If you or your bedmate suffers from obstructive sleep apnea and you’re using a continuous positive airway pressure (CPAP) device, you know it works well, but you probably can’t stand it. As much as you would like to fantasize that you are geared up for a scuba-diving adventure as you lapse off to dreamland with that mask and hose attached to your face, the CPAP contraption is uncomfortable, noisy and unattractive. You wonder whether the remedy is worse than the disease. In fact, maybe you have a CPAP machine that you simply no longer use. Even though obstructive sleep apnea is associated with cardiovascular disease, liver disease, fatigue and cognitive impairment, you’ve decided not to wear that thing.

Finally, there is an alternative to a CPAP machine.


As you may know, in obstructive sleep apnea (OSA), breathing temporarily stops several times a night—even several times an hour. It happens because the throat muscles relax too much, allowing the soft palate, the uvula and tongue to sag and block airways. OSA episodes usually last 10 to 20 seconds, sometimes much longer, and this loss of breath can cause dangerous drops in blood oxygen levels. When your brain senses the blocked breathing, it’s rigged to wake you up. So you’ll find yourself waking with a snort, a gasp or a reflexive jerk to kick-start the breathing process again. And this is the cycle over and over again all night for people with OSA who don’t get treatment or who get a CPAP device but don’t wear it.


Although CPAP has a near 100% rate of effectiveness in preventing OSA, it’s not effective unless it is actually used, of course. “Nonadherence”—the medical term for flipping off doctors’ orders—is high when it comes to CPAP use. Up to 83% of CPAP owners use the device less than four hours per night. That’s nowhere near enough to be protected against OSA complications already mentioned—cardiovascular disease and liver dysfunction, daytime sleepiness and fatigue and problems with memory and concentration.

If you have OSA and you’re having trouble sticking with CPAP, an alternative now is available called Inspire Upper Airway Stimulation. It’s not as effective as CPAP but may be close enough and much easier to live with—and it’s far better than nothing at all.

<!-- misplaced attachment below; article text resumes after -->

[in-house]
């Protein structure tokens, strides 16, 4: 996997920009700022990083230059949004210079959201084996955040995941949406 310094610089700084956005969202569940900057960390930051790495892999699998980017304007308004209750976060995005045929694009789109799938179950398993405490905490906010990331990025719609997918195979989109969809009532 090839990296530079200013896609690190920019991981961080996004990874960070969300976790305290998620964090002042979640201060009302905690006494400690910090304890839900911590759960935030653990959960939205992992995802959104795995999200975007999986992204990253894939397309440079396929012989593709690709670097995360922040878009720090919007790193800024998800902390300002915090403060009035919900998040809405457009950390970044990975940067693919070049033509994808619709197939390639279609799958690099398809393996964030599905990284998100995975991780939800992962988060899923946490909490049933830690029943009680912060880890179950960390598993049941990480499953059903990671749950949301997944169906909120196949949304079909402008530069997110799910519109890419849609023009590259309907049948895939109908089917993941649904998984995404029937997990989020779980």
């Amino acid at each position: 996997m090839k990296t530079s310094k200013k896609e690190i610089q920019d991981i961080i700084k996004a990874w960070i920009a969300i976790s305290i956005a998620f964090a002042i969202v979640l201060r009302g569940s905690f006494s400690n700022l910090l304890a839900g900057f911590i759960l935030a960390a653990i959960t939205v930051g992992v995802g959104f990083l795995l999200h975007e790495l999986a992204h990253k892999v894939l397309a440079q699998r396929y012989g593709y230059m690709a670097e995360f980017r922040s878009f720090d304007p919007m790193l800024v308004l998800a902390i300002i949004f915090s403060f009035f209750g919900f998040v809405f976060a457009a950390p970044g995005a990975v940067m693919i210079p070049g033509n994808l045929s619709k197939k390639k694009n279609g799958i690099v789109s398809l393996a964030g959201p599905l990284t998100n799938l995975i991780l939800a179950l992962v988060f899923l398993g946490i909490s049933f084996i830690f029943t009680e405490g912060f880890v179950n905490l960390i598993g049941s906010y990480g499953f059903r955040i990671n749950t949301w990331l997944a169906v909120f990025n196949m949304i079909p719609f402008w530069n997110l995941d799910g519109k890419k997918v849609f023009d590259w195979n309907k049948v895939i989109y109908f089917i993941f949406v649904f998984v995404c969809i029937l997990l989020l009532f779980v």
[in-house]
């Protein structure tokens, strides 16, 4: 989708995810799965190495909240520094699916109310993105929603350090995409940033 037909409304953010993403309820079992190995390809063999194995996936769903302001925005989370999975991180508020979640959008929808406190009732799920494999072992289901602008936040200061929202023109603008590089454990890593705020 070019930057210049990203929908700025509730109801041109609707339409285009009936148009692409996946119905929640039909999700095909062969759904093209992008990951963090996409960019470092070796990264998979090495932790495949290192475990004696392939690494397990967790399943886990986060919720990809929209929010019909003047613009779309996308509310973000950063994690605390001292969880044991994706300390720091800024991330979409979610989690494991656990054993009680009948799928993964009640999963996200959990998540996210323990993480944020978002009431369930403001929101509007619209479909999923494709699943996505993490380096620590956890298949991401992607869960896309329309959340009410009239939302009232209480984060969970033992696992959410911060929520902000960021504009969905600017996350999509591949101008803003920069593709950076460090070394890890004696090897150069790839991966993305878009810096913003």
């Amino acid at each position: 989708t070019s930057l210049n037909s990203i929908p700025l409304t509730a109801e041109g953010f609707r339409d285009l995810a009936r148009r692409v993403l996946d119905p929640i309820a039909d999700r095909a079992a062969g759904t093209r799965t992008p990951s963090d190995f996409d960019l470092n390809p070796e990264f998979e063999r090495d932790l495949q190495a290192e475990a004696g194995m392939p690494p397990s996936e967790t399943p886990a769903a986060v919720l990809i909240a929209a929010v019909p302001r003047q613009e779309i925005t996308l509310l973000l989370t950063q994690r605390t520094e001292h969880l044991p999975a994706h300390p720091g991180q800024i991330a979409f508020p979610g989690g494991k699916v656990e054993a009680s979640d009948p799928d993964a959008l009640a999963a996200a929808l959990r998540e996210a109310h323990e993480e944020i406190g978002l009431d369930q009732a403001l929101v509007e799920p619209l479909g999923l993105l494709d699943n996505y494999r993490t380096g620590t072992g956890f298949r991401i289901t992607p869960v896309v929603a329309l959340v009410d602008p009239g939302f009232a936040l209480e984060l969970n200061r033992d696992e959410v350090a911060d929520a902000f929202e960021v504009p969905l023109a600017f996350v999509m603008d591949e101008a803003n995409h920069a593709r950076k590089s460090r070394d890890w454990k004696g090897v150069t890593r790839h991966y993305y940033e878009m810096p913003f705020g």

There is a drawback—the Inspire device requires a two-and-a-half-hour surgical procedure in which a small neurostimulator is implanted into a spot on your chest just below the collar bone. The device is then literally wired to your hypoglossal nerve and intercostal muscles. (The hypoglossal nerve runs along the jawline and controls the movement of the tongue, and the intercostals surround your ribs and control the movement of the chest wall.)

Inspire Upper Airway StimulationThe device is calibrated, adjusted and controlled via telemetry, which means that you and your doctor communicate with it via radio waves. You also have to learn how to use a handheld controller to turn it on and off. (Yes, now you are part machine.) When the device senses a problem with your breathing, it stimulates the hypoglossal nerve and intercostal muscles to make your tongue and chest move to keep airways open.

A recent study of 126 patients with moderate-to-severe OSA who would not use CPAP showed that the Inspire device was effective in preventing OSA episodes. It reduced sleep apnea by 68%—from an average of 29 events per hour to nine events. In turn, it prevented dangerous dips in blood oxygen levels by 70%. The oxygen desaturation index (ODI), a measure of how often blood oxygen levels fall four or more points below normal, decreased from an average 25 episodes per hour to seven.

As for more on the surgical rigmarole, 95% of patients in the study went home the same day or the day after the procedure. Not bad. The device was activated a month after implantation, which was when patients were trained in how to use the controller.

Most adverse effects had to do with weakness or soreness of the tongue because of stimulation of the hypoglossal nerve or from rubbing continually over the lower teeth or else general discomfort from nerve stimulation, but these problems went away either after patients adjusted the device or simply got acclimated to it. Two patients experienced serious discomfort, which was remedied by adjusting the placement of the device, which required another surgical procedure.


The Inspire device was recently approved by the FDA for people with moderate-to-severe OSA. The implantation procedure is performed by an otolaryngologist, who will also calibrate and adjust the device. Be forewarned that the doctor you consult—whether it be an otolaryngologist or respiratory or sleep specialist—will first either want you to try CPAP if you haven’t already or else try to optimize your CPAP by seeing if you need a better-fitting or quieter model or more training in how to most effectively use your CPAP machine. That’s because CPAP, as mentioned, is the most effective way to control OSA and is less expensive and less risky than surgery.

That said, if you are averse to dealing with CPAP but have the motivation to undergo a surgical procedure that will implant a device in your chest that you need to remember to turn on each night, and off each morning, Inspire may be right for you.